Internal empowerment, over internal alignment

by TekhneMakre 2 min read15th Dec 20191 comment

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A dominant framework in rationality is internal alignment [citation needed]: sort out conflicts between parts of yourself, stop working at cross-purposes to yourself, stop doing internal violence, aim to take coherent action based on coherent beliefs towards coherent goals, etc. I think the alternate/complementary orientation of aiming for internal empowerment is often neglected / underemphasized. By internal empowerment I mean prioritizing giving each "part" (subsystem, motive, drive, goal, desire, subagent, whatever) the resources it needs to increase its capability to understand the world, know what it wants, and do stuff. This isn't a new idea, but my impression is that in practice rationalists underemphasize this in their actual practice.

Examples of prioritizing empowerment over alignment: you have a conflict, say, should I eat The Sugar. An alignment stance might prioritize: doing IDC or other negotiations; trying to extract from the pro / anti Sugar parts what they think, and what they want, and what they'd be okay with; being satisfied with the situation if one part "goes silent". An empowerment stance would prioritize giving each part access to the cognitive resources needed to grow into its full power: pay attention more at other times in life to [the qualia that tipped you off that you were conflicted about eating The Sugar] and to [the felt sense of not wanting to eat the sugar], so that the part that generates those qualia is more able to become known to you; for some time, let that part seek information, e.g. by doing nutrition research; for some time, let that part act, by temporarily blending as much as you can with that part and actually acting according to its will.

There's a sense of good action, action and thought that grows the capability of a part, sliding around the blocky blocks that comprise the current rut you're in, through the cracks, while not actually doing anything bad. There's a sense of accessing underlying drives, making contexts where it's safe to do that (e.g. alone and truly intending not to act before further deliberation); practicing being each part; unsuppressing, notifying already-negotiated treaties that the terms might expire soon (and that they were signed under duress in back-room dealings); feeding / nurturing / encouraging / loving / raising parts. Practice being your subagents, don't just talk with them. Ask, what does this felt sense want me to think about? And then think about that, and about the next thing.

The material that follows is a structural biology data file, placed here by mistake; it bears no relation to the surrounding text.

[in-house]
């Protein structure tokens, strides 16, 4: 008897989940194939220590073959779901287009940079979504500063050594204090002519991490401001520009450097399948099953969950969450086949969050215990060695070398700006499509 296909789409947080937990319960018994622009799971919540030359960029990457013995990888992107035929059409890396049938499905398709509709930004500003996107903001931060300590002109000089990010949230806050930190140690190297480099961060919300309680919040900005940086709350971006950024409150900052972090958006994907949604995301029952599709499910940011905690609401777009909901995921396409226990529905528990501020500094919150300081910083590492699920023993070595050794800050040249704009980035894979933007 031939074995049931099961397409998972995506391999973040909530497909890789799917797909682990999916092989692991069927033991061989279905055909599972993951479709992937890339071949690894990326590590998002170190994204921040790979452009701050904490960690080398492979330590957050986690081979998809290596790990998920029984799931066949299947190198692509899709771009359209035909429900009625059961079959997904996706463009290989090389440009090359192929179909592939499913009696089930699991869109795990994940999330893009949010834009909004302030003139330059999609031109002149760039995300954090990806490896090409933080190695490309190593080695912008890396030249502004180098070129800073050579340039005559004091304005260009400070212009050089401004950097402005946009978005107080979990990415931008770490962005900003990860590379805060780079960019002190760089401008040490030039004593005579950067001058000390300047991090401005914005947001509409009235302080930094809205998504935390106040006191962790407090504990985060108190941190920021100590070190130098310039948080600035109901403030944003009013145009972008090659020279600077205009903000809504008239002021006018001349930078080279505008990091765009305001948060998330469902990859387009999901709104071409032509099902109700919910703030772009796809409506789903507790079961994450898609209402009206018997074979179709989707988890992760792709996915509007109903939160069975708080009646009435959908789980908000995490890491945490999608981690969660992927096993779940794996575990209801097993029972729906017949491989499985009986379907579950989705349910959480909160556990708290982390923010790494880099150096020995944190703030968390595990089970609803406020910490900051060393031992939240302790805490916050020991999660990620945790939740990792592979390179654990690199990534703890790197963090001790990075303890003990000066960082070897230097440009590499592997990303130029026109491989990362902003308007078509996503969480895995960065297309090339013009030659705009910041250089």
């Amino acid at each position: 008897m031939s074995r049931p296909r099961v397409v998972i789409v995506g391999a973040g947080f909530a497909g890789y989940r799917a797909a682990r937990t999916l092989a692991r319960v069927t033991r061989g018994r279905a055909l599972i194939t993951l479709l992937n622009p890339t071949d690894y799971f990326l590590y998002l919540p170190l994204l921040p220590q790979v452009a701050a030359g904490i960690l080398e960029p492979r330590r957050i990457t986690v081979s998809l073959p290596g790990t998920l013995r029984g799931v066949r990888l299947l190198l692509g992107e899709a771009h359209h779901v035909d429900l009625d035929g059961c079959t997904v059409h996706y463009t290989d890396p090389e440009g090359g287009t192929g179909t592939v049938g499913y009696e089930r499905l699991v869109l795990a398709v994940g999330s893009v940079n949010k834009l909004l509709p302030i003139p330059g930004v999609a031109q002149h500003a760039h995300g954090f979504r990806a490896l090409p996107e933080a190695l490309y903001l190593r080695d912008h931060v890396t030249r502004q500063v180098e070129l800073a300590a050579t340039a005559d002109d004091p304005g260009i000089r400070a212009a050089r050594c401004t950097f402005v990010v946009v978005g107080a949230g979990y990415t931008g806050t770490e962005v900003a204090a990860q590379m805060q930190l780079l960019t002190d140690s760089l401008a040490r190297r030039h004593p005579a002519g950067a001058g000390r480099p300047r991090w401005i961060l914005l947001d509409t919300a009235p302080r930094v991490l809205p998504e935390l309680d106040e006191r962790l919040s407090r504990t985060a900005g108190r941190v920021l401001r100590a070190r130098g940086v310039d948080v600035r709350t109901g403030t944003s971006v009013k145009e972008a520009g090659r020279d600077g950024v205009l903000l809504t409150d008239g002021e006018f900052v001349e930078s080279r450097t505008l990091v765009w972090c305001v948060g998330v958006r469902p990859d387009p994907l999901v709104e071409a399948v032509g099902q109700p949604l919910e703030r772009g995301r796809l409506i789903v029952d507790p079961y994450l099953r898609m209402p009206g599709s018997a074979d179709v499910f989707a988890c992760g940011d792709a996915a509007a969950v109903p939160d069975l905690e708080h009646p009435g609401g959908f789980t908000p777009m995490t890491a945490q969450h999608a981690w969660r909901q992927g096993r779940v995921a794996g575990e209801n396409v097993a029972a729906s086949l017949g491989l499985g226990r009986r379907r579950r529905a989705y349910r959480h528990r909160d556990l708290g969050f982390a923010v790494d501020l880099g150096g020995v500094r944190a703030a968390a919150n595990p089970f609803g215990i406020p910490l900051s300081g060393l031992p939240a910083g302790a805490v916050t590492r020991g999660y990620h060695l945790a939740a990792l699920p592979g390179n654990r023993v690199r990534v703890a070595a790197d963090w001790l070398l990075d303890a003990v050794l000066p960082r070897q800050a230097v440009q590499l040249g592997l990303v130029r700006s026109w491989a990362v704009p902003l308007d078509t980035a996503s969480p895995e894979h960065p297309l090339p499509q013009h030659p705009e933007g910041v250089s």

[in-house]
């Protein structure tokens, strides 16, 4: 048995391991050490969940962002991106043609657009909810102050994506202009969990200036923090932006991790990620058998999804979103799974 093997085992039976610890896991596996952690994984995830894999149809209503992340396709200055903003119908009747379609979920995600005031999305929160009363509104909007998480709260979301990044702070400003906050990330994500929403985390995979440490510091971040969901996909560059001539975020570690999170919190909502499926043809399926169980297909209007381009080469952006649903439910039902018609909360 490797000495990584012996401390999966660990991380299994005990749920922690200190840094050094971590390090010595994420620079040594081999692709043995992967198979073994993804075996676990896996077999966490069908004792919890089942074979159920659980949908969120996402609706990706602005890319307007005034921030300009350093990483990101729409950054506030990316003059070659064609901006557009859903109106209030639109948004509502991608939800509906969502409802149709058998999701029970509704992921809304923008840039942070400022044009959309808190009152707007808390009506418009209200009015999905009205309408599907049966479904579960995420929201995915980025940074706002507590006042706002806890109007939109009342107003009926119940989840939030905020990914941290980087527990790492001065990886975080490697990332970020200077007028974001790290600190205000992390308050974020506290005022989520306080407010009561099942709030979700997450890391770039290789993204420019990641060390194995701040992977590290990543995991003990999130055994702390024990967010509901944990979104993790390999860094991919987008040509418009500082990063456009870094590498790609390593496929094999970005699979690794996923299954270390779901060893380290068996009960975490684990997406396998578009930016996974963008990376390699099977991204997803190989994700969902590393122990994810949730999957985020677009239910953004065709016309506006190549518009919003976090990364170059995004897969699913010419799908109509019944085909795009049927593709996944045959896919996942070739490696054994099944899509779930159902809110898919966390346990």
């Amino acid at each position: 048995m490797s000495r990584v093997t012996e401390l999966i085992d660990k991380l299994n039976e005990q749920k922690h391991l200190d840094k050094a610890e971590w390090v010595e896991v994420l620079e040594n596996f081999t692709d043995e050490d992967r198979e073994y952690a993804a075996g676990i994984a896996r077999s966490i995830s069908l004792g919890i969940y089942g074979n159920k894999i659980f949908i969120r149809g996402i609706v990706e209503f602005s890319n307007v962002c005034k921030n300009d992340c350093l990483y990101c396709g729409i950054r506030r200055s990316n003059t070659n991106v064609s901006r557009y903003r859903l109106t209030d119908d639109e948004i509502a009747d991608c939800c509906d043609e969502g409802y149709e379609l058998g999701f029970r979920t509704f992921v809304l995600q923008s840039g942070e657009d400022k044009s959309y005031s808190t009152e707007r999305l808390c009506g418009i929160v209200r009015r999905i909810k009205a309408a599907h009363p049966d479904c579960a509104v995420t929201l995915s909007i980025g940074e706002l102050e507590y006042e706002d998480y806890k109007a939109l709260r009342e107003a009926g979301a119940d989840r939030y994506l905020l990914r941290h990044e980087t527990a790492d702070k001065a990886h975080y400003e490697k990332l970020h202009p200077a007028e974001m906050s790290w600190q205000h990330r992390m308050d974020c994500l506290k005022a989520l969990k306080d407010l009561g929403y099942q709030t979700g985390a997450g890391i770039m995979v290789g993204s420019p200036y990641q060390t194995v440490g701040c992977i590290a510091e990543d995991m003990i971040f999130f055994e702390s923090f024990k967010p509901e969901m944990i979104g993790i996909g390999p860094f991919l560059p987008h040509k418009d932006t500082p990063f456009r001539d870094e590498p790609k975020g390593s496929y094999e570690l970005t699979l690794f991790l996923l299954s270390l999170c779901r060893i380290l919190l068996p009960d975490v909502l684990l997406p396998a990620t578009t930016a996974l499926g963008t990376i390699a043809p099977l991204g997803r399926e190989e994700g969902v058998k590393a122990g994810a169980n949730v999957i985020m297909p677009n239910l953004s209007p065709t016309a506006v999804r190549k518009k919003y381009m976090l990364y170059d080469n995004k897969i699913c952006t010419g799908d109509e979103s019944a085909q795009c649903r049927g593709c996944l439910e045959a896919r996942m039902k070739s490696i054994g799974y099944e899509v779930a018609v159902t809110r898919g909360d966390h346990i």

Of course, alignment and empowerment are complementary and amphicausal: if you're better at conducting negotiations and preventing internecine suppression, then there's more space for part-wise empowerment, and on the other hand if your parts are stronger then they'll in general be more able to competently negotiate / work together / fuse / align.

On the other hand, I often find that if I take a statement someone made about internal alignment and then think of it as referring to members of a population of humans, it seems creepy and totalitarian.Sometimes internal alignment, at the margin, is internal suppression. Stability can be maintained by propaganda (I keep telling myself...), like the sixth iteration of the Matrix or a small world specialized to encompass many other small worlds. (Come home to the unique flavor of shattering the grand illusion. Come home to Simple Rick's.) If thread X in your life is working pretty well, and thread Y is something you'd want but don't have much traction on, then, locally speaking, starting up a pursuit of Y might create more internal conflict: the hope for Y might push against the status quo, and the cognition pointed toward X might try to push Y away from recruiting cognition. Here, internal alignment and internal empowerment come apart.

This consideration has me suspicious of certain kinds of meditation. Training yourself to let your desires whither on the vine is not a way to get what you want. Better to want two things, suffer the conflict and loss, and achieve one thing, than to want no things and achieve no things.

Parts may be greedy or jealous about cognitive resources, but their implicit claims usually aren't true; you've a lot of mental resources to go around. Leaving one of your children out in the wilderness to die is one way of returning peace to a troubled family, yes, but that is a high price. A limp ache in your soul and success in your feedback loops, or a real shot that might fail at your true goals; take your pick. You don't deal with conflicts between you and your child by teaching them to always submit to you, you find a temporary working compromise and spend most of your energy to raise them to the point where they can fully apprehend the issues in the negotiation. Well-developed parts are not equal negotiating partners with under-developed parts. First practice being each thing, so it gets a chance to be an agent, develop hooks into your whole world model, see what's possible, and see what it really wants; then do the negotiation if necessary.

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